22 October 2019 | Reading 5 mins.

On coal and water in Poland


Stuart Reigeluth
Founder of REVOLVE

Stuart Reigeluth, Founder of REVOLVE

Katowice/Brussels – In the south-eastern part of Poland, in the Upper Silesian Coal Basin, there is a coal mine near the town of Gliwice that goes by the name of Bolesław Śmiały. This coal mine is over 240 years old, making it the first and oldest coal mine in Poland. It is also one of the smallest mines now, connected to the local power plant at the base of the hill, producing around 1.5 million tons of coal per year and employing 2,000 staff. Not bad local employment for an old mine.

Outside, piles of coal stand in the drizzle beneath Dr. Seuss-like factory pipes and passages: it’s hard to follow where all the pipes go. On the ground, old tracks look abandoned, but they are still in operation as little orange trains push containers full of metals and wood towards the main shaft that descends 1,295 meters in the Earth, making it one of the deeper mines in Poland now, too. Beneath the surface, tunnels extend for kilometers in all directions.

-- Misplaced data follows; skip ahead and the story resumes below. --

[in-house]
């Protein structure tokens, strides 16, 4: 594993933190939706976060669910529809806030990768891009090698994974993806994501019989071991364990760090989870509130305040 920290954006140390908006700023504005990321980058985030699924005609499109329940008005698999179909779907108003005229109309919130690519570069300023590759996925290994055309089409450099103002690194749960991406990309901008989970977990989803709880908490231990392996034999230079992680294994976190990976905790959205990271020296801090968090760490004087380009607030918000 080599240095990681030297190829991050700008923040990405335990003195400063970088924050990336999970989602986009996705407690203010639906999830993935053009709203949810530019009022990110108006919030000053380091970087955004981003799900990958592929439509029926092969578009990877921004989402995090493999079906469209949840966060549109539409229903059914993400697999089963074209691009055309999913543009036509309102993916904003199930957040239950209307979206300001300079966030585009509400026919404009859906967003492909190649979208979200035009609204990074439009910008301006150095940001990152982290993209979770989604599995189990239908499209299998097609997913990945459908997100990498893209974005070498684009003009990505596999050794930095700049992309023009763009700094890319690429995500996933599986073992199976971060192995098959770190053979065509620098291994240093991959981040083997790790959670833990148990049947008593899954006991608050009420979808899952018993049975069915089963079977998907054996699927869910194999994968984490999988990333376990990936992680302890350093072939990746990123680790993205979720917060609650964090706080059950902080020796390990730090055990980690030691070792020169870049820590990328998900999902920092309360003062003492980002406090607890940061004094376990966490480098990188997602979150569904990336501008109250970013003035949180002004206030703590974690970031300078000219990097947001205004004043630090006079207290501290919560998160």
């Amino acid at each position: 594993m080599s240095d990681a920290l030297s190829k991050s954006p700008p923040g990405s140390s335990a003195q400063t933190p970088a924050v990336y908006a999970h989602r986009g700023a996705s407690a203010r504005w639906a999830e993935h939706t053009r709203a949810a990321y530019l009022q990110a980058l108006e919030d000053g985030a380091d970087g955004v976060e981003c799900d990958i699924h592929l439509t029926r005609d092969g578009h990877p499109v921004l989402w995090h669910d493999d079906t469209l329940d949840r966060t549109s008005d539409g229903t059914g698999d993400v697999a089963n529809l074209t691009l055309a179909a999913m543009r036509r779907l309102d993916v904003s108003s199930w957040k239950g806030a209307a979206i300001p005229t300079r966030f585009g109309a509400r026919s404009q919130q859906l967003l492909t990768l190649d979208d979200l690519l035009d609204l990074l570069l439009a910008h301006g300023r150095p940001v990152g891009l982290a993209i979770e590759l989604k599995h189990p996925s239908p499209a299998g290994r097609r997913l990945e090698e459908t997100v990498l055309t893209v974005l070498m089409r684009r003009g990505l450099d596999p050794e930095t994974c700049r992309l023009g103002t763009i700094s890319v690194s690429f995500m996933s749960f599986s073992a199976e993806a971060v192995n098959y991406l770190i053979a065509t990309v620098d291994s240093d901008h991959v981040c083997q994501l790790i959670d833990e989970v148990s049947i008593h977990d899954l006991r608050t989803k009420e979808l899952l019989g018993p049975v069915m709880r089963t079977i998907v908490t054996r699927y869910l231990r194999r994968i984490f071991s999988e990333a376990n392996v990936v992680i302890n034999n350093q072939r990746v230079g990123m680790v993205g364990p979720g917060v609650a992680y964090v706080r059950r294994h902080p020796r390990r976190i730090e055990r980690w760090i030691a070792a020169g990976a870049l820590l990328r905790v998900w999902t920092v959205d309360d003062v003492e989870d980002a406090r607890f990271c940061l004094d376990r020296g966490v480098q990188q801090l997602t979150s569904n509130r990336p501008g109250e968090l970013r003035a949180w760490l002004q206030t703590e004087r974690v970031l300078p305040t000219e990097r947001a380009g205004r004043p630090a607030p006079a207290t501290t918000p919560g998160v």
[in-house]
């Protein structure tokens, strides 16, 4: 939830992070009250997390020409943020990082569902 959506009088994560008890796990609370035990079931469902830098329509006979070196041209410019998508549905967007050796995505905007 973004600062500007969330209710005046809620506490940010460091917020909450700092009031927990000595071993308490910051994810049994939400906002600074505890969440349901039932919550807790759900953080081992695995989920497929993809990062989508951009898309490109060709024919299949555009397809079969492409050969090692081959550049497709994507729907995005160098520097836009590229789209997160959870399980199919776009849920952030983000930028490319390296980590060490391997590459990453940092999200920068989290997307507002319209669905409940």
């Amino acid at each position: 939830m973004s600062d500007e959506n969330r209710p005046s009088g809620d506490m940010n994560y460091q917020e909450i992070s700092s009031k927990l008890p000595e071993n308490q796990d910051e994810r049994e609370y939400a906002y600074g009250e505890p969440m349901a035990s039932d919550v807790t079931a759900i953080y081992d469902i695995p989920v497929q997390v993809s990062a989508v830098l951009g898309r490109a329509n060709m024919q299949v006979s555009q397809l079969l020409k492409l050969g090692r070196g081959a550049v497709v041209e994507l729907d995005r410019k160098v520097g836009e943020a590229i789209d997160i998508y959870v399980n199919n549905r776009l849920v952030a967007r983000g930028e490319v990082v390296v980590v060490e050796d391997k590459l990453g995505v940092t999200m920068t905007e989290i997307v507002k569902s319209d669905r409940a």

Looking across the valley towards the higher heights in the distance, Grzegorz Conrad, Director of the Bolesław Śmiały, says there is ongoing exploration for an estimated 220 million tons of coal per year, with projected exploitation at 85 million tons per year. Where does all this coal go? Director Conrad says around 77% of electricity in Poland is powered by coal. No windmills are on the horizon, no solar panels in the valley. Poland also imports coal and gas from its eastern neighbor – Russia.

Around 77% of electricity in Poland is powered by coal

Coal is, of course, very political. Since the 1990s, around half of the mines have been ‘closed’ or ‘consolidated’ meaning that they have been gobbled up by bigger mine companies that keep the lesser mines running at a loss to fuel the bigger ones. Three companies now run the Polish coal market and the government has shares in all of them, so it’s an interesting private-public combination of running a profit for companies owned by the state. 

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